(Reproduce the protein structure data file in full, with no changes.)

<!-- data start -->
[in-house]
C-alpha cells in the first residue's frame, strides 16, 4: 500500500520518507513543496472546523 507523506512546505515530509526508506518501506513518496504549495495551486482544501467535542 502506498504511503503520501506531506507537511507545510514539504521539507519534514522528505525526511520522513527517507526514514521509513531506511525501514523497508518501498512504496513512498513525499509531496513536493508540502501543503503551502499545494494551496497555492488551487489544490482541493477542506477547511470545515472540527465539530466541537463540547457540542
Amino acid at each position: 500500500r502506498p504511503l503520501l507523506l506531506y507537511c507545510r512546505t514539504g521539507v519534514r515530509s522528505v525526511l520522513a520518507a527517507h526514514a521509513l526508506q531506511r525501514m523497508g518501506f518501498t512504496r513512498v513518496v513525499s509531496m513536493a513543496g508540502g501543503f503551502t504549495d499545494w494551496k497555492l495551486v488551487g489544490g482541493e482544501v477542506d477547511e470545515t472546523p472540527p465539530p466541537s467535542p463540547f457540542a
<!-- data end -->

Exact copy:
[in-house]
C-alpha cells in the first residue's frame, strides 16, 4: 500500500520518507513543496472546523 507523506512546505515530509526508506518501506513518496504549495495551486482544501467535542 502506498504511503503520501506531506507537511507545510514539504521539507519534514522528505525526511520522513527517507526514514521509513531506511525501514523497508518501498512504496513512498513525499509531496513536493508540502501543503503551502499545494494551496497555492488551487489544490482541493477542506477547511470545515472540527465539530466541537463540547457540542
Amino acid at each position: 500500500r502506498p504511503l503520501l507523506l506531506y507537511c507545510r512546505t514539504g521539507v519534514r515530509s522528505v525526511l520522513a520518507a527517507h526514514a521509513l526508506q531506511r525501514m523497508g518501506f518501498t512504496r513512498v513518496v513525499s509531496m513536493a513543496g508540502g501543503f503551502t504549495d499545494w494551496k497555492l495551486v488551487g489544490g482541493e482544501v477542506d477547511e470545515t472546523p472540527p465539530p466541537s467535542p463540547f457540542a